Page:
Rosenstein to testify before House Judiciary Committee next week

Rosenstein to testify before House Judiciary Committee next week
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Deputy Attorney General Rod Rosenstein will testify next week before the House Judiciary Committee about special counsel Robert Mueller’s investigation into possible collusion between the Trump campaign and Russia.

Rosenstein will appear before the panel on Dec. 13, Judiciary Committee Chairman Bob GoodlatteRobert (Bob) William GoodlatteVirginia reps urge Trump to declare federal emergency ahead of Hurricane Florence Republicans mull new punishments for dissident lawmakers Republicans ready to grill Bruce Ohr as Trump-DOJ feud escalates MORE (R-Va.) announced Wednesday.

Rosenstein's hearing comes as Republicans express concerns over possible bias in Mueller's investigation. Reports last week said the special counsel had removed a veteran FBI agent from his team for sending anti-Trump text messages.

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It was later reported the same agent, Peter Strzok, edited a key phrase in former FBI Director James Comey’s statement about his decision on the Hillary ClintonHillary Diane Rodham ClintonHillary Clinton: FBI investigation into Kavanaugh could be done quickly Hillary Clinton urges Americans to 'check and reject' Trump's 'authoritarian tendencies' by voting in midterms EXCLUSIVE: Trump says exposing ‘corrupt’ FBI probe could be ‘crowning achievement’ of presidency MORE email investigation.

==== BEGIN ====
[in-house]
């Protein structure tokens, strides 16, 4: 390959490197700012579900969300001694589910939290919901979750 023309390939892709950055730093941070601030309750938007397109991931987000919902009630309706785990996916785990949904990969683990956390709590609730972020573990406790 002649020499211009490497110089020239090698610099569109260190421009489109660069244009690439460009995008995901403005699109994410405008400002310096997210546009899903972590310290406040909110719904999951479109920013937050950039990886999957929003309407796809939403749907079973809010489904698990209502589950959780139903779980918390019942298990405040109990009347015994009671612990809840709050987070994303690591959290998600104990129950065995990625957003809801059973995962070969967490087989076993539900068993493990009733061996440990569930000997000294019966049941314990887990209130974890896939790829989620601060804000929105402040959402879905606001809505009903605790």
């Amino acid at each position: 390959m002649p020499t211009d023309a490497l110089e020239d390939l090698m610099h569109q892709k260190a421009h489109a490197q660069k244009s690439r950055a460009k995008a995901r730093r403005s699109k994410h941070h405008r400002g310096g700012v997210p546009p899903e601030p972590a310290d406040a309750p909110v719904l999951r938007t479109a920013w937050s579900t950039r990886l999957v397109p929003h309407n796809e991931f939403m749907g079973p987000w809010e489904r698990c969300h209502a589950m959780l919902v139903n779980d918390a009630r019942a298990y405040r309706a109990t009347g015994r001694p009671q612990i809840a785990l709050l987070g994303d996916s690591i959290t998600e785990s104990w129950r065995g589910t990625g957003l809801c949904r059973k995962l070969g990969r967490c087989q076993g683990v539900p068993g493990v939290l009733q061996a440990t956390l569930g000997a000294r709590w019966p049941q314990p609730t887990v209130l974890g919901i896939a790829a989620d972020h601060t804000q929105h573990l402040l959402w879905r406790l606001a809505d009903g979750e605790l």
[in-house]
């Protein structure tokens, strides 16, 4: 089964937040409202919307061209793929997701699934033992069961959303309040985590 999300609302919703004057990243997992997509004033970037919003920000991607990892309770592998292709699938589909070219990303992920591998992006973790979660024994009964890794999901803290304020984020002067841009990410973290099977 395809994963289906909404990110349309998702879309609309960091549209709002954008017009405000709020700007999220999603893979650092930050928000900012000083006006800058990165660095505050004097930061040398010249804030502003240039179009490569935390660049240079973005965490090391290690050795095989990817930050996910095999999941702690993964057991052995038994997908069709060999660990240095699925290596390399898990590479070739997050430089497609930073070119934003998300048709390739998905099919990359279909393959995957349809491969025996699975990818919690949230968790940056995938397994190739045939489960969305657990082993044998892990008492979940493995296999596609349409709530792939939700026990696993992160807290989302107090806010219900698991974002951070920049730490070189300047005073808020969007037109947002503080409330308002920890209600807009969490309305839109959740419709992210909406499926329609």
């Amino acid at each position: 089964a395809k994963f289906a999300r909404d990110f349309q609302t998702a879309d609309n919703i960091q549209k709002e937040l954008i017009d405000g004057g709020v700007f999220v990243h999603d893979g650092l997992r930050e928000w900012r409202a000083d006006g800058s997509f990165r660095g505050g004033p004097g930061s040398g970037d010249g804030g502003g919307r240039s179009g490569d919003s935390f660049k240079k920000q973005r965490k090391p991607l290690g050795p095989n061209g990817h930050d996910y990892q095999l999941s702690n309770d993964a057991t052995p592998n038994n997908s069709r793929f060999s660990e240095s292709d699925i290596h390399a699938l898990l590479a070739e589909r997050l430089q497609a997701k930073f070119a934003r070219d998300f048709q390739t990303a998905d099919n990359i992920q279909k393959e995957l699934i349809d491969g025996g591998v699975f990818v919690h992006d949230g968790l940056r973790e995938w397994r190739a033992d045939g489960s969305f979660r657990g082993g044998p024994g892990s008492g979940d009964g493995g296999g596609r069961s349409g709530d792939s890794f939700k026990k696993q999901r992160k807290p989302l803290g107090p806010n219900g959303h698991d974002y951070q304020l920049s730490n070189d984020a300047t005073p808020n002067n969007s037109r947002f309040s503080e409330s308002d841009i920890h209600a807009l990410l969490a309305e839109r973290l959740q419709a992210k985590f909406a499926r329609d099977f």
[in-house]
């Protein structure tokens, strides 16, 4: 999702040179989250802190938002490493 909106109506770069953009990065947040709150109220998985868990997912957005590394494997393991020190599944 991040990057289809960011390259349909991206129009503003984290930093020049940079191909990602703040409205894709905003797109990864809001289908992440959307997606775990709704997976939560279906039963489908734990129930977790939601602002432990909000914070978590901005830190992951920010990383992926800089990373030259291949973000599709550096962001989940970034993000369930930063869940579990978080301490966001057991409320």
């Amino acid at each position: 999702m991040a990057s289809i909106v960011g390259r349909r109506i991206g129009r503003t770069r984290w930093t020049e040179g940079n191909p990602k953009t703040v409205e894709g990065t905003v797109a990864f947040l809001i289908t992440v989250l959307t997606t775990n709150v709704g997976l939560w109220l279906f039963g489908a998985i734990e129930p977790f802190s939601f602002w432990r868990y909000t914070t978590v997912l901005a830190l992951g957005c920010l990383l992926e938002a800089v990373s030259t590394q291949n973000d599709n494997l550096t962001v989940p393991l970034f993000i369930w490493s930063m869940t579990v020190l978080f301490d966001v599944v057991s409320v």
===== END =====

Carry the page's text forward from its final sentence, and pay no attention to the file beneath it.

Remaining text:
Goodlatte said committee members will have the chance to question Rosenstein about those developments.

Rosenstein said in an interview published Wednesday with an NBC affiliate in Maryland that he is satisfied with Mueller’s work so far.

Rosenstein appointed the special counsel in May after Attorney General Jeff SessionsJefferson (Jeff) Beauregard SessionsSessions: DOJ concerned about suppression of free speech on college campuses Faith communities are mobilizing against Trump’s family separation policy Former FBI Deputy Director Andrew McCabe lands book deal MORE recused himself from matters involving Russian election meddling.

Mueller has issued indictments or received guilty pleas from four former Trump campaign associates.

Last week, former national security adviser Michael Flynn pleaded guilty to lying to FBI agents. As part of the plea agreement, Flynn has agreed to cooperate fully with the investigation.

A campaign aide, George Papadopoulos, has also pleaded guilty to lying to investigators and is cooperating with Mueller's team.

Two other campaign officials, former campaign chairman Paul Manafort and his associate Richard Gates, also face charges in the investigation. They have both pleaded not guilty.

The House Judiciary Committee is one of several congressional committees conducting separate investigations into Russian interference in the 2016 presidential election.